By Laura L. Myers
SEATTLE (Reuters) - Josh Powell, in a farewell voicemail message left for relatives before he triggered a fiery blast that killed himself and his two young sons, said he could not live without them and was "not able to go on anymore," ABC News reported on Tuesday.
The network reported that Powell had recorded the message for his brother and other family members just 20 minutes before blowing up his Washington state home on Sunday with himself and the boys, ages 5 and 7, inside.
"Hello this is Josh. I'm calling to say goodbye," a voice reported to be that of Powell can be heard saying on the tape, aired by ABC on its "Good Morning America" program.
"I'm not able to live without my sons, and I'm not able to go on anymore. I'm sorry to everyone I've hurt. Goodbye," he said.
The boys had just been dropped off at the house by a child welfare case worker for what was supposed to be a supervised visit with Powell when he burned the house to the ground, killing all inside, authorities have said.
Powell had been under investigation as a suspect in the 2009 disappearance of his wife, Susan, and had recently lost custody of the couple's two sons to her parents.
FBI and local law enforcement officials involved in the investigation of the missing woman and the deadly arson perpetrated by her husband either declined to discuss the recording or did not immediately respond to queries.
The taped message surfaced a day after the Pierce County Medical Examiner's Office disclosed that the two boys, Charles, 7, and Braden, 5, also suffered chop wounds, reportedly from hatchet blows inflicted by their father in the moments before they died from smoke inhalation.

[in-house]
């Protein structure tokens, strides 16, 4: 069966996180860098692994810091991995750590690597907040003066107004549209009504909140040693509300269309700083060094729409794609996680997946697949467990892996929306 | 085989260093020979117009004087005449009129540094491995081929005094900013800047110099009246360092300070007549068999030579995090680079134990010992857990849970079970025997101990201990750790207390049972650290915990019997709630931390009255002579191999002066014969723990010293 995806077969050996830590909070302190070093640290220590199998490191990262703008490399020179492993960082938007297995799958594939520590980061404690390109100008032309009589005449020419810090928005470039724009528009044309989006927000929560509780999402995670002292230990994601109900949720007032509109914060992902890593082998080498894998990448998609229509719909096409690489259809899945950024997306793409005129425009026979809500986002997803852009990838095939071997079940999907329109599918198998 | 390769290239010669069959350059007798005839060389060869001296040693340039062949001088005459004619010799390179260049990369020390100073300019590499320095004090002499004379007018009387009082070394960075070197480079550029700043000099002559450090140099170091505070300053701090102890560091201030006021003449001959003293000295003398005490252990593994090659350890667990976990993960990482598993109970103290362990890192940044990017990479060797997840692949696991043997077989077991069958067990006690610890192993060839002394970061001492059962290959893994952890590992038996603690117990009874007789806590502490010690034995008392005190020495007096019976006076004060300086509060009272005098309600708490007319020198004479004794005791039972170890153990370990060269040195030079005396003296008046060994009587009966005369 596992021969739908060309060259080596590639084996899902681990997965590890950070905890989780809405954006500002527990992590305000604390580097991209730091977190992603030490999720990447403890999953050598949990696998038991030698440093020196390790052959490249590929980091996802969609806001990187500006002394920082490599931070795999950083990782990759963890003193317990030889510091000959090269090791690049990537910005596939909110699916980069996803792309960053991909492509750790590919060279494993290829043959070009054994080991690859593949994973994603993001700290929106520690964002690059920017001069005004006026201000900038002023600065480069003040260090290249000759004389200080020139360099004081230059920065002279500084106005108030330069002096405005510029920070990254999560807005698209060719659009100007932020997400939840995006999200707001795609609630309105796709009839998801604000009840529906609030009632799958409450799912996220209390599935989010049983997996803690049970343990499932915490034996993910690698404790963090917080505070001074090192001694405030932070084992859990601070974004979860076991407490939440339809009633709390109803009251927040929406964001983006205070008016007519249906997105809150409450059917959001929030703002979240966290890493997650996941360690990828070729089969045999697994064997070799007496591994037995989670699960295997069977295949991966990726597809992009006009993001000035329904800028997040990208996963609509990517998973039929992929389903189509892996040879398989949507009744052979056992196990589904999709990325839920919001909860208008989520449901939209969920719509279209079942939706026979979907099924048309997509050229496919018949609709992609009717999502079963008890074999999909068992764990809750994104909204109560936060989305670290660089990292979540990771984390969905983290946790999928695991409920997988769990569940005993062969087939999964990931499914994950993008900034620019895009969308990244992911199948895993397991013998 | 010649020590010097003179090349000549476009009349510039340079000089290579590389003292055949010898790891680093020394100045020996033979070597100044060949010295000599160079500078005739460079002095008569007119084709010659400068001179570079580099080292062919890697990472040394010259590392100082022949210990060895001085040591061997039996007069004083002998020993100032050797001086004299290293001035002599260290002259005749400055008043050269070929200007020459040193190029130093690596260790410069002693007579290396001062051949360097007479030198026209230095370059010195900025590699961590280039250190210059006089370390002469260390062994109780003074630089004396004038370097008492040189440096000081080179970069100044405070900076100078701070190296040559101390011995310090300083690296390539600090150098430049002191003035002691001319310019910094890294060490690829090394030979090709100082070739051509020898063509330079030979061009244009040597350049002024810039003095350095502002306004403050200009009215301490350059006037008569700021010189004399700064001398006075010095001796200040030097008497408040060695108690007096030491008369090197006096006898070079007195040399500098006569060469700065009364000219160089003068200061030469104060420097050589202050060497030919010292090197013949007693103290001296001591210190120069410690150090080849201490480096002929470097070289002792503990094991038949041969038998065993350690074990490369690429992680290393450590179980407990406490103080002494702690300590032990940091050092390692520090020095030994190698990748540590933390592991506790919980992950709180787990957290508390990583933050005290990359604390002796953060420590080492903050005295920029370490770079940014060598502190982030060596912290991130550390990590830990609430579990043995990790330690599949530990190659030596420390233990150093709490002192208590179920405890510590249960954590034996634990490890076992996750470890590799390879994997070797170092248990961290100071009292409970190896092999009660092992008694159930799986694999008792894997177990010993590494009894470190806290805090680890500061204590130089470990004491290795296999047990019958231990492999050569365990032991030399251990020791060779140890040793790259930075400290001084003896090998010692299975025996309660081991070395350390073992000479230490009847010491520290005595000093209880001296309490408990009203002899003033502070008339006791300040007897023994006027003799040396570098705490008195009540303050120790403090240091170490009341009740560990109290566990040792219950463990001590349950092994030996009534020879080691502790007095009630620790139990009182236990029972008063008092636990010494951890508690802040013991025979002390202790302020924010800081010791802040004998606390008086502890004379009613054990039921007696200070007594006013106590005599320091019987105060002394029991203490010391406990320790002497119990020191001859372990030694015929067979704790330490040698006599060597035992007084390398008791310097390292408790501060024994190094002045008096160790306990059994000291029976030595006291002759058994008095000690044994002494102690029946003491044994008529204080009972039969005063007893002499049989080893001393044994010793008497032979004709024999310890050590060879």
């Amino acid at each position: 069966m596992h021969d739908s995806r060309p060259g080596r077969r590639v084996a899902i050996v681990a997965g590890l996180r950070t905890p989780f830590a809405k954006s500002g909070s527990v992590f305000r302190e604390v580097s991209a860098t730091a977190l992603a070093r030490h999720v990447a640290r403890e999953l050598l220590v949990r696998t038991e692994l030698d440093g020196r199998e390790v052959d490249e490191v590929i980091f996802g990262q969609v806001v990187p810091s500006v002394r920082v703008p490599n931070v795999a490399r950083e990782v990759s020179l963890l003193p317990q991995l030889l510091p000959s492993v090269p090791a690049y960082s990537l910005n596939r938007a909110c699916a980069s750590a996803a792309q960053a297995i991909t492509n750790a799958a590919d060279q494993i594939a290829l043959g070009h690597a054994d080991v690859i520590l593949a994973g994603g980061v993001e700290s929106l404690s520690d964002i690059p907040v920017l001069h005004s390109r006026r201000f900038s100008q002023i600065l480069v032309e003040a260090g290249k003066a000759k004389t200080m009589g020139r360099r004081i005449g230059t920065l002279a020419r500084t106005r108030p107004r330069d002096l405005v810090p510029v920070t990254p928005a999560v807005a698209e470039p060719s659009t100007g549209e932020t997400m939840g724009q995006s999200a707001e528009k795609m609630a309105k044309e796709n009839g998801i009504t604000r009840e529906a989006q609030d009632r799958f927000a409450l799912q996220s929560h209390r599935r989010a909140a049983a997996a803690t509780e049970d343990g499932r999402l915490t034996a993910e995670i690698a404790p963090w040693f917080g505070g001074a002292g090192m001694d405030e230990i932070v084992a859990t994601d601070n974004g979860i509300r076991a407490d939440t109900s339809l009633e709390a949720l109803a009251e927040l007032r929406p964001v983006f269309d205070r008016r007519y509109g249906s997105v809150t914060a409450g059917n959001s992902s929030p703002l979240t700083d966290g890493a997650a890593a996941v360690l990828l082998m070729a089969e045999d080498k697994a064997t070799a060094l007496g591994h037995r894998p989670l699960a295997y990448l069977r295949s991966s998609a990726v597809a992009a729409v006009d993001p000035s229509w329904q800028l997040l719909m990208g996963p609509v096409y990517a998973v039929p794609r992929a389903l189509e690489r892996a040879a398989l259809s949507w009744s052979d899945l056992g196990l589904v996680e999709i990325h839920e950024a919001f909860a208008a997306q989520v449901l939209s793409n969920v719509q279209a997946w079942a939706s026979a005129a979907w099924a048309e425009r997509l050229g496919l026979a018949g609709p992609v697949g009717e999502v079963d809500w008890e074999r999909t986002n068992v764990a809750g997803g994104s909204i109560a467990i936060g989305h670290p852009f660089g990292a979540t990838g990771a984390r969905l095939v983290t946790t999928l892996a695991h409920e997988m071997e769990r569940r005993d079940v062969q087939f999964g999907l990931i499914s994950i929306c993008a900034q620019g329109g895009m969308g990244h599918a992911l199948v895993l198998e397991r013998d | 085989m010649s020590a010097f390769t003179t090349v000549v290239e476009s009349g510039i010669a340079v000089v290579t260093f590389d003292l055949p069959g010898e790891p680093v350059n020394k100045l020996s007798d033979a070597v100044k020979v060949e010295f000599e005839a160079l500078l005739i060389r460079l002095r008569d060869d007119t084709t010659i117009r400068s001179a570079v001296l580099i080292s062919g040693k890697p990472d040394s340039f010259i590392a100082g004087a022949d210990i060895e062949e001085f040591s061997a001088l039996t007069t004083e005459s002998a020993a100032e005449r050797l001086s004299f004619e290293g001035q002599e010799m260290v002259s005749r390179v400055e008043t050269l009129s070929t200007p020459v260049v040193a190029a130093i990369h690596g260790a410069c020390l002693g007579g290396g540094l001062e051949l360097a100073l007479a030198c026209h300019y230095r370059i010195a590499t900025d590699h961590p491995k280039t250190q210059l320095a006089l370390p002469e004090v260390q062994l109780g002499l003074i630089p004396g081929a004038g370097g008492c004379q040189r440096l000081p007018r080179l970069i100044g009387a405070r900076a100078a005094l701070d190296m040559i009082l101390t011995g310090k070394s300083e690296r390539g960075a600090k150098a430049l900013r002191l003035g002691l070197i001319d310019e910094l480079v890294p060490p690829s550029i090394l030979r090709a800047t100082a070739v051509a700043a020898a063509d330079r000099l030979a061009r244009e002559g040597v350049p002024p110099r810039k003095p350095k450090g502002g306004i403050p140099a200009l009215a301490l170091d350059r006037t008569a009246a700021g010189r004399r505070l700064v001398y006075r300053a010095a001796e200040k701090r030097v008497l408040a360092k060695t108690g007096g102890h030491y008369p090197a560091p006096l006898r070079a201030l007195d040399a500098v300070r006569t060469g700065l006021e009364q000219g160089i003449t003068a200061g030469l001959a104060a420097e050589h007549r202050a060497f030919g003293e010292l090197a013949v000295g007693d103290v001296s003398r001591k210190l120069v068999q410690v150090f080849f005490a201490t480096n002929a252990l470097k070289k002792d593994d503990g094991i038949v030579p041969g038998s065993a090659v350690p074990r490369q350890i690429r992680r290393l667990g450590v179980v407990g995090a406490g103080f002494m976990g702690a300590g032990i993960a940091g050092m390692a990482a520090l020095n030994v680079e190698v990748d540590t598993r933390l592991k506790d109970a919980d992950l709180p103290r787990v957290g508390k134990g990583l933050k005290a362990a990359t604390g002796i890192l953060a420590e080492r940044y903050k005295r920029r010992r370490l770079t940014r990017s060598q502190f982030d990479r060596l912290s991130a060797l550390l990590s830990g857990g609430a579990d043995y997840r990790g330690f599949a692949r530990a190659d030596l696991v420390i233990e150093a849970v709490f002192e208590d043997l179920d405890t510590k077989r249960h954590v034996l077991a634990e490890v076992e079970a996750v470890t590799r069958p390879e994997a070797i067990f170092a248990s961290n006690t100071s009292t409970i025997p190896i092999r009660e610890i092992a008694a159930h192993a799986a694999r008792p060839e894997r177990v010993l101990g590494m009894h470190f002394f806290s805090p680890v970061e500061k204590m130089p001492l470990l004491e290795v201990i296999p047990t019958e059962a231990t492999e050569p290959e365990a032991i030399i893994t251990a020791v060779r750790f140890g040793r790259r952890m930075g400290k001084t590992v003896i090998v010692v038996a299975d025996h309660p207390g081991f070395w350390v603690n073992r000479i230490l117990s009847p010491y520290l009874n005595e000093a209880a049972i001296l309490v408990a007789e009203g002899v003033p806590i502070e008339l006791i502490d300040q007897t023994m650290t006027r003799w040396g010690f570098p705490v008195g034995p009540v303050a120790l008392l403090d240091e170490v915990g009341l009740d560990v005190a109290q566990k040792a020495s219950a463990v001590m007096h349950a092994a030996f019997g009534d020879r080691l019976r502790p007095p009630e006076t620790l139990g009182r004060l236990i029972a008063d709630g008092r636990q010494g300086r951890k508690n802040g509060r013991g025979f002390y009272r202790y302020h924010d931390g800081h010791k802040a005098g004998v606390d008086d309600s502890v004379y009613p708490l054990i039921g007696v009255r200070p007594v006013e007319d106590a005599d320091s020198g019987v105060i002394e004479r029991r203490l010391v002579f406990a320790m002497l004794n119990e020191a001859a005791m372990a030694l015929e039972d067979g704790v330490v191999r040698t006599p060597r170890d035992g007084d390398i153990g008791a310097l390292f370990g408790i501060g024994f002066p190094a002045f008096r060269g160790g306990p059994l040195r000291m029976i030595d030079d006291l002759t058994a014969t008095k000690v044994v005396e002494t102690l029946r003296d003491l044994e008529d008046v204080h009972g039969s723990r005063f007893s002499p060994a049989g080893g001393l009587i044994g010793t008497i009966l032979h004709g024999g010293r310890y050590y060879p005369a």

The coroner ruled the father's death a suicide. He too, died from carbon monoxide poisoning.
"We believe that he (the father) attempted to murder them before the fire but didn't quite succeed," Pierce County Sheriff's Detective Ed Troyer told ABC News. "The brutality of this thing is just shocking."
Officials said Powell had locked the case worker out of the house and set off the explosion and fire while she was trying to call her supervisors. The case worker was unhurt but emotionally traumatized, her agency said.
The two boys had been at the center of a custody battle between their father and the parents of Susan Powell, who was last seen in December 2009 while the family was living in Utah.
A judge had denied Josh Powell, 36, custody of his sons last Wednesday because of "extreme child porn" found last September in the family's residence in Puyallup, Washington, about 30 miles from Seattle, Troyer has said.
The pornography, consisting of thousands of photos and videos of women and girls taken without their knowledge, was believed to have belonged to Josh Powell's father, Steven Powell, who had been living with his son and grandsons in Washington and is now awaiting trial on criminal charges related to the photos. His missing daughter-in-law, Susan Powell, was among those photographed, police say.
The judge in the custody case had ordered the boys to remain with their maternal grandparents, Charles and Judy Cox, until Josh Powell underwent a psychiatric evaluation, but allowed for supervised visits.
Moreover, family lawyers said the boys had begun to speak about their mother's disappearance. In recent months, one of the boys drew a picture for his first-grade teacher depicting his father driving a van with the two boys in the back seat and their mother in the trunk, according to Steve Downing, an attorney for Susan Powell's parents.
When the teacher asked the boy about the drawing, "Charlie told her, 'Then my mom and dad got out of the car and my mom got lost,'" Downing told Reuters.
At the time of his wife's disappearance, Josh Powell had told police that he had taken his sons, then ages 4 and 2, camping in subfreezing temperatures just after midnight on December 7, leaving his wife at home, and that she had vanished when they returned that afternoon, according to court documents.
In Utah, Salt Lake County prosecutor Sim Gill told Reuters that the search for Susan Powell was continuing "as an open investigation. It's a missing person's case."
Police from West Valley, Utah, were in Washington state working on the investigation from there.
(Additional reporting by Elaine Porterfield in Seattle and James Nelson in Salt Lake City; Writing by Steve Gorman; Editing by Cynthia Johnston)